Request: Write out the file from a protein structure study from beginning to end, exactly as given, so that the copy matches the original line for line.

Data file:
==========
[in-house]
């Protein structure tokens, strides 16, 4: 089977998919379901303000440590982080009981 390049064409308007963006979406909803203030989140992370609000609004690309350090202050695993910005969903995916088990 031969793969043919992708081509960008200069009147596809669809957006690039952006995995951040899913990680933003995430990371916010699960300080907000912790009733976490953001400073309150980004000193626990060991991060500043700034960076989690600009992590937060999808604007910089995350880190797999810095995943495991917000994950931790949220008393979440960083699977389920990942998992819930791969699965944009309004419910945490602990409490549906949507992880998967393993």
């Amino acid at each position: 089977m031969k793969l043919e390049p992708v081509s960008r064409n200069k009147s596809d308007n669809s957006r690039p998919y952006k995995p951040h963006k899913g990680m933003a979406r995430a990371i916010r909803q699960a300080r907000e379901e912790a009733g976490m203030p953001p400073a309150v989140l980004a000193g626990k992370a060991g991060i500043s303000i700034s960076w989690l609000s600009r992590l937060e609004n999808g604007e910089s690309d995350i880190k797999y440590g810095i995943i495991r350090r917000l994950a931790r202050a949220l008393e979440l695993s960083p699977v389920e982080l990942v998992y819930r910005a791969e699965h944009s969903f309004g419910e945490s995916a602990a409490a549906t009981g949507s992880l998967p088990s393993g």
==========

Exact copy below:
[in-house]
């Protein structure tokens, strides 16, 4: 089977998919379901303000440590982080009981 390049064409308007963006979406909803203030989140992370609000609004690309350090202050695993910005969903995916088990 031969793969043919992708081509960008200069009147596809669809957006690039952006995995951040899913990680933003995430990371916010699960300080907000912790009733976490953001400073309150980004000193626990060991991060500043700034960076989690600009992590937060999808604007910089995350880190797999810095995943495991917000994950931790949220008393979440960083699977389920990942998992819930791969699965944009309004419910945490602990409490549906949507992880998967393993």
């Amino acid at each position: 089977m031969k793969l043919e390049p992708v081509s960008r064409n200069k009147s596809d308007n669809s957006r690039p998919y952006k995995p951040h963006k899913g990680m933003a979406r995430a990371i916010r909803q699960a300080r907000e379901e912790a009733g976490m203030p953001p400073a309150v989140l980004a000193g626990k992370a060991g991060i500043s303000i700034s960076w989690l609000s600009r992590l937060e609004n999808g604007e910089s690309d995350i880190k797999y440590g810095i995943i495991r350090r917000l994950a931790r202050a949220l008393e979440l695993s960083p699977v389920e982080l990942v998992y819930r910005a791969e699965h944009s969903f309004g419910e945490s995916a602990a409490a549906t009981g949507s992880l998967p088990s393993g």